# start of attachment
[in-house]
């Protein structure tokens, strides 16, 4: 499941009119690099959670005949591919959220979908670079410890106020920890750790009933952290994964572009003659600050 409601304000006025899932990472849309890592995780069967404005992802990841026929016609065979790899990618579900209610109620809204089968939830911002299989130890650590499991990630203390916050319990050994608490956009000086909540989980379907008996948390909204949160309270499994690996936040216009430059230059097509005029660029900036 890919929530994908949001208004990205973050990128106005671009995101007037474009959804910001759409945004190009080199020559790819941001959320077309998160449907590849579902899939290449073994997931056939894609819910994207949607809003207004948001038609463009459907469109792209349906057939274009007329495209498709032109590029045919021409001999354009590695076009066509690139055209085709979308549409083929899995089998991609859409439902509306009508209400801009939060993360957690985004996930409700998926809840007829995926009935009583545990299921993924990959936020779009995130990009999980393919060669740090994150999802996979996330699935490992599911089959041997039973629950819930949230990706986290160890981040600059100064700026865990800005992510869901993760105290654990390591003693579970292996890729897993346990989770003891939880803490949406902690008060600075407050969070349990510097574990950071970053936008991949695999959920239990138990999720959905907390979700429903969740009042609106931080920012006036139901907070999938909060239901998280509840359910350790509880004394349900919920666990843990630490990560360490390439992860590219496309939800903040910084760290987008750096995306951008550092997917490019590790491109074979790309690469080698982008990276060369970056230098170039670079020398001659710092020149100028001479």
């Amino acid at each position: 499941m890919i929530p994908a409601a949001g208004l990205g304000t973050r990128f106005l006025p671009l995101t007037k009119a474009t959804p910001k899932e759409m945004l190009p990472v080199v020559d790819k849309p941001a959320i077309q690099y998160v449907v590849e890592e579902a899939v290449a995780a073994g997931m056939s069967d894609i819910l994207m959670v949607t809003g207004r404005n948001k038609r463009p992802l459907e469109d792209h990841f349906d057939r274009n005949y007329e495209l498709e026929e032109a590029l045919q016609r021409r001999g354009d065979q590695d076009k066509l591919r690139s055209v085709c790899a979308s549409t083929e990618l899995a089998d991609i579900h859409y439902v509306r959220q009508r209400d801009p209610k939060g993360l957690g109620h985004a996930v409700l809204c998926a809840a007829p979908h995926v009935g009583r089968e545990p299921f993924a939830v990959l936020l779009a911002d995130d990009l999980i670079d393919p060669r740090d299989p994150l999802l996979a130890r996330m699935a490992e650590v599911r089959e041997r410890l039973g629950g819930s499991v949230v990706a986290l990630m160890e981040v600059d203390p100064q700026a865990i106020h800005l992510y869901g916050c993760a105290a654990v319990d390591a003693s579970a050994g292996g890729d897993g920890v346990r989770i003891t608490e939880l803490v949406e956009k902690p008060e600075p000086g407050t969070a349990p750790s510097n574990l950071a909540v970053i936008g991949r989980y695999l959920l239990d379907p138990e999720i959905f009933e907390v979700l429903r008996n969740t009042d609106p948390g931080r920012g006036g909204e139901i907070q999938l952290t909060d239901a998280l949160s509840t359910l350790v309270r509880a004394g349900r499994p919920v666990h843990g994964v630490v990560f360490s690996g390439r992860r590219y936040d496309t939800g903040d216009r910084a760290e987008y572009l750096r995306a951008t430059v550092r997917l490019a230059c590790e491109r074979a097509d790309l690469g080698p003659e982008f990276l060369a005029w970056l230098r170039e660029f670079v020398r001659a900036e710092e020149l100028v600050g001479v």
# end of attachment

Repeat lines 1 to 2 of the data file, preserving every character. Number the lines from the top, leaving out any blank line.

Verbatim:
[in-house]
């Protein structure tokens, strides 16, 4: 499941009119690099959670005949591919959220979908670079410890106020920890750790009933952290994964572009003659600050 409601304000006025899932990472849309890592995780069967404005992802990841026929016609065979790899990618579900209610109620809204089968939830911002299989130890650590499991990630203390916050319990050994608490956009000086909540989980379907008996948390909204949160309270499994690996936040216009430059230059097509005029660029900036 890919929530994908949001208004990205973050990128106005671009995101007037474009959804910001759409945004190009080199020559790819941001959320077309998160449907590849579902899939290449073994997931056939894609819910994207949607809003207004948001038609463009459907469109792209349906057939274009007329495209498709032109590029045919021409001999354009590695076009066509690139055209085709979308549409083929899995089998991609859409439902509306009508209400801009939060993360957690985004996930409700998926809840007829995926009935009583545990299921993924990959936020779009995130990009999980393919060669740090994150999802996979996330699935490992599911089959041997039973629950819930949230990706986290160890981040600059100064700026865990800005992510869901993760105290654990390591003693579970292996890729897993346990989770003891939880803490949406902690008060600075407050969070349990510097574990950071970053936008991949695999959920239990138990999720959905907390979700429903969740009042609106931080920012006036139901907070999938909060239901998280509840359910350790509880004394349900919920666990843990630490990560360490390439992860590219496309939800903040910084760290987008750096995306951008550092997917490019590790491109074979790309690469080698982008990276060369970056230098170039670079020398001659710092020149100028001479």